1. Modify activities and not have surgery-By adequate training of muscles and balance around the knee and modifying activities, some patients may not have giving way. If the gives way after such a programme, then go for surgery.
2. Surgery- This is performed to treat instability. Should one be keen on twisting activities as is common in sports like football, rugby and racquet sports, then instability is predicted. ACL reconstruction is recommended early to prevent meniscal damage.
Avoid further twisting injuries
Avoid muscle wasting by doing isometric exercises, static cycling, cross trainer and half squats.
The operation is performed usually under General Anaesthesia and takes about an hour. When you are asleep, the anaesthetist might inject a local anaesthetic agent around the nerve in your thigh to numb the leg and your surgeon might also inject painkillers around the knee during the operation.
Your surgeon then carefully examines your knee to further establish ACL deficiency. Most of the surgery is performed via two keyholes, but you would have a 2-4cm scar (see picture) through which your own tendon would be harvested. Any meniscus or articular cartilage surgery is done simultaneously through the keyhole. The ruptured ACL is removed using a shaver and replaced using the tendon harvested. The new graft is fixed with special buttons and/or screws.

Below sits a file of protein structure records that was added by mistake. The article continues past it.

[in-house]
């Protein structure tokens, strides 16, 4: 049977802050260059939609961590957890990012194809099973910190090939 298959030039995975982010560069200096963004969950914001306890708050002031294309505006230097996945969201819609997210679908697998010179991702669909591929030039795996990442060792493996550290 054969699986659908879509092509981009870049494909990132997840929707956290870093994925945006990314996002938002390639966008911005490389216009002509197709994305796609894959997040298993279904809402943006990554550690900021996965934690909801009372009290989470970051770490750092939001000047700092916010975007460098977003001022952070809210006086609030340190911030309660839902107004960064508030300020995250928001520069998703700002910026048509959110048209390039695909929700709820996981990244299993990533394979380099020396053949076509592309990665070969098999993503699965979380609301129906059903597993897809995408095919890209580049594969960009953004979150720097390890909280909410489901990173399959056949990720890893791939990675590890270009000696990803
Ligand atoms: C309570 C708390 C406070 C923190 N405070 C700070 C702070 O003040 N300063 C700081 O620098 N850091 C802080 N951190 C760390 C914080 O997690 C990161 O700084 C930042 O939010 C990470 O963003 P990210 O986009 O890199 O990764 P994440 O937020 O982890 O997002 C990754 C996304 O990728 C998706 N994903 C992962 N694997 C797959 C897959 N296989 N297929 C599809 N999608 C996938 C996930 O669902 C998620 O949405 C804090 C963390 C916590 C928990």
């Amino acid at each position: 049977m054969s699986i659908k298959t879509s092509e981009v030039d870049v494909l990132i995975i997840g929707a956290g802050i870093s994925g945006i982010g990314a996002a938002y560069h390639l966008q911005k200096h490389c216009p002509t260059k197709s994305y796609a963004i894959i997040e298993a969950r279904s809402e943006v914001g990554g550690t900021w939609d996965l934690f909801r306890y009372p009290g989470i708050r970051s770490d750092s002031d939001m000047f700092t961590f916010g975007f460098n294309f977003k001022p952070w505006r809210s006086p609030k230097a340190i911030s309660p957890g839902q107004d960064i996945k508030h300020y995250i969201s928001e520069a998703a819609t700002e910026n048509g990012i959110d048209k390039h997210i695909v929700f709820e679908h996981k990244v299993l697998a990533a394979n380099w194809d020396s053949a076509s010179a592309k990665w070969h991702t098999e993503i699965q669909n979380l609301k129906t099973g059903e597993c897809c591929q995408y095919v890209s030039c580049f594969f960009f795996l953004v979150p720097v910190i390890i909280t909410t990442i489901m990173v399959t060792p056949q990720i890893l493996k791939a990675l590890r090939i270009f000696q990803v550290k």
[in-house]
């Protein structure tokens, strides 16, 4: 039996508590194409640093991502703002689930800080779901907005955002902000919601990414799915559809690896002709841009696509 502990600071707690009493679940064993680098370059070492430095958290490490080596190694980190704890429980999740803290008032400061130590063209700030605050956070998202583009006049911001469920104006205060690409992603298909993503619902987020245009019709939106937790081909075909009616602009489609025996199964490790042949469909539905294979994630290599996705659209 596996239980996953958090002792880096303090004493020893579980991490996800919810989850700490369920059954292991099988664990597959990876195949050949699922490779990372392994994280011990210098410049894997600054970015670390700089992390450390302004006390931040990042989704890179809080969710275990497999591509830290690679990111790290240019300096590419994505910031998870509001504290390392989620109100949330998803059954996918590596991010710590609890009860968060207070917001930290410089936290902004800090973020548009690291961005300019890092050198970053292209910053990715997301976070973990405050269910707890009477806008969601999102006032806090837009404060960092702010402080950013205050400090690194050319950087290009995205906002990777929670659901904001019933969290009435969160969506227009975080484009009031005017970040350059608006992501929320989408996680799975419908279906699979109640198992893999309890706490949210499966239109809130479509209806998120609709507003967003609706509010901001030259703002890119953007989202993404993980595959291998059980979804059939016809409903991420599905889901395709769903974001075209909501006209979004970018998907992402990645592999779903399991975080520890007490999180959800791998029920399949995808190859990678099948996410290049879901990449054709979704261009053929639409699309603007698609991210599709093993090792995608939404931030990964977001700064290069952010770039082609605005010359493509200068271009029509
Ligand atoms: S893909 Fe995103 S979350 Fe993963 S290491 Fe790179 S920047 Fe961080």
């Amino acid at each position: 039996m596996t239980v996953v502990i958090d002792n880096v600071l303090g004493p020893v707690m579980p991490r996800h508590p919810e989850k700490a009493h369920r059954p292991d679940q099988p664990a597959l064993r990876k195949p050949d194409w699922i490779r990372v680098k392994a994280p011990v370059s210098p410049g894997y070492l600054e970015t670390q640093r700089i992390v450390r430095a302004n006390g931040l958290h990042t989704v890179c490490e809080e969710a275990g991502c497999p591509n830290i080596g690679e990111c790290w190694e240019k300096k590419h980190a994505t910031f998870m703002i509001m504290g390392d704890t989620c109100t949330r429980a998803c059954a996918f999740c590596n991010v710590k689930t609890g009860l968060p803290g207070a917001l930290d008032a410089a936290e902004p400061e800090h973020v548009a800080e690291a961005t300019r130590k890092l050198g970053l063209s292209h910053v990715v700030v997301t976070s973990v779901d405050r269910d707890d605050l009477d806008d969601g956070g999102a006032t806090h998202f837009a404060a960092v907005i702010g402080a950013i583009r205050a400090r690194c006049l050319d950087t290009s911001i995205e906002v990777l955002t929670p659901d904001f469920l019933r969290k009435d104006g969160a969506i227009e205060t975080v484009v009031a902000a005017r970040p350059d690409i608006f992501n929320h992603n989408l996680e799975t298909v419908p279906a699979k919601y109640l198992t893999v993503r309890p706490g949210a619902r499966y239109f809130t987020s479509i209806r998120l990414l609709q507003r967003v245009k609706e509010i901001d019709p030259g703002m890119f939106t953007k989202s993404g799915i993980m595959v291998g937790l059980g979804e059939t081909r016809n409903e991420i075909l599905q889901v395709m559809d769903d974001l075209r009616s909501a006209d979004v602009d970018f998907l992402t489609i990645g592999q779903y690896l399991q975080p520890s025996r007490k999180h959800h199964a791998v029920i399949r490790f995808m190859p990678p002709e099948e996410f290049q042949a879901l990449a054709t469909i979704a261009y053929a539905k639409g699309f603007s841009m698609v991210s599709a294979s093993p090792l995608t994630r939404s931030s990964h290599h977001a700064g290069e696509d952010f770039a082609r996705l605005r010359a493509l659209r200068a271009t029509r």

Your surgeon would visit you, show you pictures of your knee and explain about your operation and any changes to your early rehabilitation. You would have a post-operative check x-ray of your knee. The physiotherapists would then advice early rehabilitation to regain knee movements. You are likely to mobilise with the aid of crutches and then go home. An outpatient appointment would be made for physiotherapy within a week. The simplest exercises to do after you get home are quadriceps bracing and heel slides (See rehabilitation page).
You may notice bruising or discoloration at the back of thigh or leg. This can be from bleeding from hamstring harvest. Intermittent icing or use of cryocuff with compression is beneficial. Don’t leave ice on the skin for longer than 15-20 minutes at a time.
When ACL reconstruction is performed along with microfracture or meniscus repair please follow the specific rehabilitation programme from your surgeon.
develop a high temperature,
see fluid, pus or blood coming from the incisions, or
develop numbness or tingling near to the joint
Contact your hospital ward nurse or your physiotherapist who would liaise with your Surgeon. If it is at late hours in the night, you may have to attend the emergency department and see the on call Orthopaedic Doctor who would assess your knee and speak to your surgeon.